I do also encourage everyone set aside some cash for trying the local cuisine. Given that food is such a large part of experiencing a country’s culture, it would be a shame to miss this experience.
Sightseeing and Attractions
You go to Europe to experience the culture and to see the sights. Well, get out your wallet because most attractions charge an admission fee. The fees are usually not outrageous, but they do add up. Many places offer student/youth discounts, so be sure to inquire about those. While you may not do something that requires an admission fee every day, I would budget about $15/day for sightseeing. Below is a list of admissions prices at some popular attractions in Europe so you can get a feel for how much things cost:
- Louvre Museum – Paris: $17
- Centre Pompidou Museum – Paris: $18
- Tower of London: $37
- Van Gogh Museum – Amsterdam: $20
- Walking Tours: Free (guides work on tips) or $15 for paid tours
Note: Many museums offer discounted or free tickets to students and/or people under the age of 26.
Between subways, buses, and trams, European public transportation is excellent in nearly every large and medium-sized city. Furthermore, it’s usually affordable. Most cities are walkable, and I always suggest waking when possible — but in some cases public transport might be a better use of your time and energy.
Most cities sell a range of tickets and travel passes (i.e. single tickets, 1/3/5/7 day passes, monthly passes, etc.) so it’s smart to do a little research to find the option that works best for you. Below are some examples of transportation cost:
- London Tube (w/Oyster Card): $4/off-peak single fare or $14/all day
- Paris Métro: $19 for 10 one-way tickets
- Amsterdam (tram): $23 for 72 hours of unlimited travel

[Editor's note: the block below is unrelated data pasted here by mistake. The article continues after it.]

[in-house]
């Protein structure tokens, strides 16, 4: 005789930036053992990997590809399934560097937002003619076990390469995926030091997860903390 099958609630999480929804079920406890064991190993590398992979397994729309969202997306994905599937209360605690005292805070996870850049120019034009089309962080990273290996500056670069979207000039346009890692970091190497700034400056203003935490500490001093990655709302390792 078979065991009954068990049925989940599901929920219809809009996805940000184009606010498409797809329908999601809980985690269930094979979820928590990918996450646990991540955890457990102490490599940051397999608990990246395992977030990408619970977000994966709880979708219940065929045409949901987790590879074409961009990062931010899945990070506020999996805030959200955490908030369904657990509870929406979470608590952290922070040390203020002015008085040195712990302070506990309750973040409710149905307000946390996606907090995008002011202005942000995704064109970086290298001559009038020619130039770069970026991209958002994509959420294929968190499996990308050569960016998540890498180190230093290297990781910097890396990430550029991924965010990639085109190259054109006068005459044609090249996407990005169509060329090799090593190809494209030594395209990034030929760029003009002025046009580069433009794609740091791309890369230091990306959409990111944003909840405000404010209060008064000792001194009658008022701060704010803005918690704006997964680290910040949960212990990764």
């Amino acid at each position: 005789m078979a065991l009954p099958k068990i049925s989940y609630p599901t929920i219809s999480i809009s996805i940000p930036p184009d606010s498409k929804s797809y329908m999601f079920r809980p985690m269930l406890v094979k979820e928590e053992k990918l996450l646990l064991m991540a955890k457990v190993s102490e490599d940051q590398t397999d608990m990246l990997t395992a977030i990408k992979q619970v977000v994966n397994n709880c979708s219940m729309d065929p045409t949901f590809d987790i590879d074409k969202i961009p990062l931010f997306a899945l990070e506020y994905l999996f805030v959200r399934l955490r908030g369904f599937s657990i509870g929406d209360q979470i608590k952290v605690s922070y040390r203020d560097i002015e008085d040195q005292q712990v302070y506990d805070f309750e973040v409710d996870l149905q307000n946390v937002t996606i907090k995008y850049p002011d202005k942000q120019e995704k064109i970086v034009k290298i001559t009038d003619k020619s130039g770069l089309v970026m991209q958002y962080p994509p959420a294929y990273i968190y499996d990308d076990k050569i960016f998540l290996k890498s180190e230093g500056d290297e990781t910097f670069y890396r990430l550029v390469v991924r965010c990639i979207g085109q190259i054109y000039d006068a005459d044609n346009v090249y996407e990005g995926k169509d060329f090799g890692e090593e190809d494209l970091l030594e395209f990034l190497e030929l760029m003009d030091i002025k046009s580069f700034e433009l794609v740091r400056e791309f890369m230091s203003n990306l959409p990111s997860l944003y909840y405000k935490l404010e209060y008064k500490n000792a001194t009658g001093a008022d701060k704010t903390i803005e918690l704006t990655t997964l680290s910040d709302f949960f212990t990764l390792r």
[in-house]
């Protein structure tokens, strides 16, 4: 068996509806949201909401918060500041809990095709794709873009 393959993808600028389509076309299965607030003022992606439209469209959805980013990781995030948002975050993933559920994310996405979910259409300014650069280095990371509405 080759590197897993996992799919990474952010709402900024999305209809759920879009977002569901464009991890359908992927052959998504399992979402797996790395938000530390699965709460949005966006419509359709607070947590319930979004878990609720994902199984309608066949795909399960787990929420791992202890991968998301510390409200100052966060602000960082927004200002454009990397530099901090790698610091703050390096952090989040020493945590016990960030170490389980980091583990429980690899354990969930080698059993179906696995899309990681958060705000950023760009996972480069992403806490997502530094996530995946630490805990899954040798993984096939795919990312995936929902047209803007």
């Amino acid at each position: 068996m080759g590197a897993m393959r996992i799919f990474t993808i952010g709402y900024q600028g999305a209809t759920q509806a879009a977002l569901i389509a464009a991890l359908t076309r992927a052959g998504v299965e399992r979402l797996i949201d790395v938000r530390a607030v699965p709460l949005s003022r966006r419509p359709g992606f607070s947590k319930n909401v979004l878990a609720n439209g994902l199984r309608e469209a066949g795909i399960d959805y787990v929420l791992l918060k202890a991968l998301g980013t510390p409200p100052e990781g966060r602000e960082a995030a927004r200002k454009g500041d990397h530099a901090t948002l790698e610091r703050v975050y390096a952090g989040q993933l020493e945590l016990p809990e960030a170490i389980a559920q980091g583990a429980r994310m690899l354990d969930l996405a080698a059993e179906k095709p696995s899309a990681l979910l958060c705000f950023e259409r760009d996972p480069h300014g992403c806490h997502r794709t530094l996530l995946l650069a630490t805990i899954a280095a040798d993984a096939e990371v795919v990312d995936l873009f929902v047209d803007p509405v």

- Budapest (bus and subway): $17 for 72 hours of unlimited travel
- Prague: $1.60 for a single tram ticket
- Barcelona (metro): $1.40 for a single ticket on the metro
Europe has an insane amount of good beer and wine — so you should sample all you can. And let’s be honest, most backpackers drink their fair share as they travel around. Just be cautious because those big nights out can cost you a fortune — but I don’t have to tell you that. As always, buying alcohol from the grocery store is a great way to save a lot of money. Listed below are some sample alcohol prices from around Europe:
- London – pint of beer: $3.10- $6.20, but expect to pay more at trendy clubs/pubs.
- Paris – wine: $7-$12 for a cheap bottle of good wine from the store.
- Prague – pint of beer: $1.90 at a restaurant and around $.70 from a grocery store.
- Budapest – pint of beer: $2-$3 at a bar.
- Munich – beer: $9 for a huge mug at a beer garden and around $1 for a liter of beer from the store.
I like to keep a “buffer” fund for emergencies and unexpected expenses like laundry, souvenirs, toiletries, clothing, skydiving, missed trains, etc.
Transportation Within Europe